The last step of the pixel shader is then to get the data back to gamma space, so basically taking the square root or what I did using the same gamma value as before but as one over gamma as exponent of the pow function. I think this last step of converting back to gamma space is just to prepare the data for what comes after. The output through the hardware which assumes gamma space values.

Interesting question about how mipmaps are handled :slightly_smiling_face:

The Kosmonaut used linear space in his engine, but it was “manual linear space”, not using SRGB surfaces. He rendered the diffuse RT “normally”, and converted it to linear space ( pow (inputcolor, 1/2.2) ) in the next shader.

When all computations were done, he “undid” the linear space ( pow (outputcolor,2.2) ) before dumping the image back to the screen.

Sorry for not being more accurate, I haven’t touched the 3d engine part in a year or so, and even then I was below average in this kind of stuff. The point is that you can still use linear color space without even creating a SRGB surface (at the cost of extra GPU power, of course)

EDIT: I found his document. There’s an overview which shows where he (manually) converts to linear space and viceversa.

Manual conversion is what I have now, but it has some downsides. Besides speed differences algorithms that are performed where you have no control over (mipmapping, filtering) will not take the gamma curve into account.

However, I think I’ve figured it out. Looking at this it seems like everything that touches non-linear images should be marked as SRGB (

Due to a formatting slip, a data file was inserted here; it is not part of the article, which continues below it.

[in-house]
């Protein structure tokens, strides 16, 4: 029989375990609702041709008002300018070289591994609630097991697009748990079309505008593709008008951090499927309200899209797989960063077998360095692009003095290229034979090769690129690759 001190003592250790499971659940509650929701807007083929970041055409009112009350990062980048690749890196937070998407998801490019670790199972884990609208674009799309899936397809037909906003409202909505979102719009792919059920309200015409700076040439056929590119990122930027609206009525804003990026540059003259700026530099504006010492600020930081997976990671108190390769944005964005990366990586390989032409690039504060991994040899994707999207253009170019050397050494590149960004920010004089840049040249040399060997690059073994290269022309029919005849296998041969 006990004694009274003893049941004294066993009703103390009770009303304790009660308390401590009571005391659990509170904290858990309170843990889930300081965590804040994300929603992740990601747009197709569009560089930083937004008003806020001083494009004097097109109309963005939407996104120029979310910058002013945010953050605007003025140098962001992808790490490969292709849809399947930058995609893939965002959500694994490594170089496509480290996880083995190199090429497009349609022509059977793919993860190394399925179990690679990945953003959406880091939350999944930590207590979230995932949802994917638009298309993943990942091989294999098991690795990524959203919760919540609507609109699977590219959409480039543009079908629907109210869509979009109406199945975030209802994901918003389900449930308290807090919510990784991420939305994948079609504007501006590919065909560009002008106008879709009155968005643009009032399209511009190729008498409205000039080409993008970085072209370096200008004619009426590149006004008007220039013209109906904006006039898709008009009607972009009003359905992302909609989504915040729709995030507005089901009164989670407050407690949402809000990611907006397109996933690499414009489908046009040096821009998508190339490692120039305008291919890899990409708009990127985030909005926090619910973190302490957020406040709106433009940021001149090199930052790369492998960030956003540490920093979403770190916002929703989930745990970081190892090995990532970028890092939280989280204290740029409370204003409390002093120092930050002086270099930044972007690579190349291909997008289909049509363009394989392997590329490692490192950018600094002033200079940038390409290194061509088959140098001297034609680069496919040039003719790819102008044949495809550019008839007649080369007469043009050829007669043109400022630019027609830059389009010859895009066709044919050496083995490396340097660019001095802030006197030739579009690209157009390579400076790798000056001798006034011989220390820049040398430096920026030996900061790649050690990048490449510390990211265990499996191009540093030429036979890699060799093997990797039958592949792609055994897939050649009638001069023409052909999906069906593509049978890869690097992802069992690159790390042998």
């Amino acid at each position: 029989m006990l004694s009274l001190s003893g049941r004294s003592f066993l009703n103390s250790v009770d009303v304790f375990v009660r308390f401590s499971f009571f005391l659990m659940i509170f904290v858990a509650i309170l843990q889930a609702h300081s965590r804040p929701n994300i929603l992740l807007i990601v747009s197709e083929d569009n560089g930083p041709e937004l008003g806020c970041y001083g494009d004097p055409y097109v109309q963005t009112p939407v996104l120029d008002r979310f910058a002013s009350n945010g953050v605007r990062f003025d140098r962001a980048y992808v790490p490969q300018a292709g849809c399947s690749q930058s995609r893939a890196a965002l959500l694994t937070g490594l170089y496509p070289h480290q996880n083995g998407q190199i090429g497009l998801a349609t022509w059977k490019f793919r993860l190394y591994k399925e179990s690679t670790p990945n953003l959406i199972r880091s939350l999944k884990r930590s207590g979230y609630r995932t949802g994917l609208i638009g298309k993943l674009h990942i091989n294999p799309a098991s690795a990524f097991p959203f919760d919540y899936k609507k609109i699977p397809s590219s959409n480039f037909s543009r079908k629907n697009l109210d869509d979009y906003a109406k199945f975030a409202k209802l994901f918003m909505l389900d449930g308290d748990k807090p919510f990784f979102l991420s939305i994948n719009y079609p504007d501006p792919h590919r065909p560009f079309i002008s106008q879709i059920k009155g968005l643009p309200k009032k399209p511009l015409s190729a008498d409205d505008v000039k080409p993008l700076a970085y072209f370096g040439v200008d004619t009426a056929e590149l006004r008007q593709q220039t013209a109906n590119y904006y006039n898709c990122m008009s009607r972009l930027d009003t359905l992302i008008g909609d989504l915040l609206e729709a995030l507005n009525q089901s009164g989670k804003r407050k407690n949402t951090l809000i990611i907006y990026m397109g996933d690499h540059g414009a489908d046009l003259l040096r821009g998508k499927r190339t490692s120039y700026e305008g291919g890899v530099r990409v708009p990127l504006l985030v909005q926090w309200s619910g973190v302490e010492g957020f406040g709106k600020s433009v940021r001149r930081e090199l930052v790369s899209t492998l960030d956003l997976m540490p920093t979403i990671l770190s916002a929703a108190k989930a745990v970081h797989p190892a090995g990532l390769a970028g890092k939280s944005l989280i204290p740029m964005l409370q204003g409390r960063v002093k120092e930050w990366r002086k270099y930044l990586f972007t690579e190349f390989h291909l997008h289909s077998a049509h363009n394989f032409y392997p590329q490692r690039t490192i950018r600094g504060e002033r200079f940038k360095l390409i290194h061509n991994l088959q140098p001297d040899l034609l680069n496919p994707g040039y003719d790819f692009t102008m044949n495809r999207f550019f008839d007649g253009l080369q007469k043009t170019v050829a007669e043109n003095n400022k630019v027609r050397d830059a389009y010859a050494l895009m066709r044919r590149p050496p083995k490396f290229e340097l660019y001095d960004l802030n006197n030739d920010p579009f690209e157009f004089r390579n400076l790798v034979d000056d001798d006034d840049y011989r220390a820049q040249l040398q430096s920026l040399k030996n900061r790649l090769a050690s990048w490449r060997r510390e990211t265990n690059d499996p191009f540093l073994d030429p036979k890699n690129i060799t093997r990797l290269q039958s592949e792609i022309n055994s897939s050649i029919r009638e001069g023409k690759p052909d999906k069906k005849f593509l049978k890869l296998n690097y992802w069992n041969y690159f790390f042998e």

If in MonoGame I set the this.Graphics.PreferredBackBufferFormat and all textures and render targets to SurfaceFormat.ColorSRgb the example looks ok, without doing any corrections in the shader. :slight_smile:


The next question is now that I need to tell the model processor to process the textures it references so that they get a SRGB format instead of a non SRGB one. Not sure how to do that, even in a custom model processor

I agree, one thing that I learned (I’m getting back some of the memories) is that once you converted the texture to linear space, you had to work with floating point textures in order to avoid what you’re saying.
As I’m not using mipmapping and most (if not all) of my texture sampling are point sampling I didn’t find this problem (although it wouldn’t exist if using floating point texture sources), except for FXAA. What I do is “undo” the linear space before FXAA and then apply it.
But yes, it’d be better and faster to do it the right way, I just couldn’t afford to spend more time with the 3d engine. Some day I’ll have to revisit it.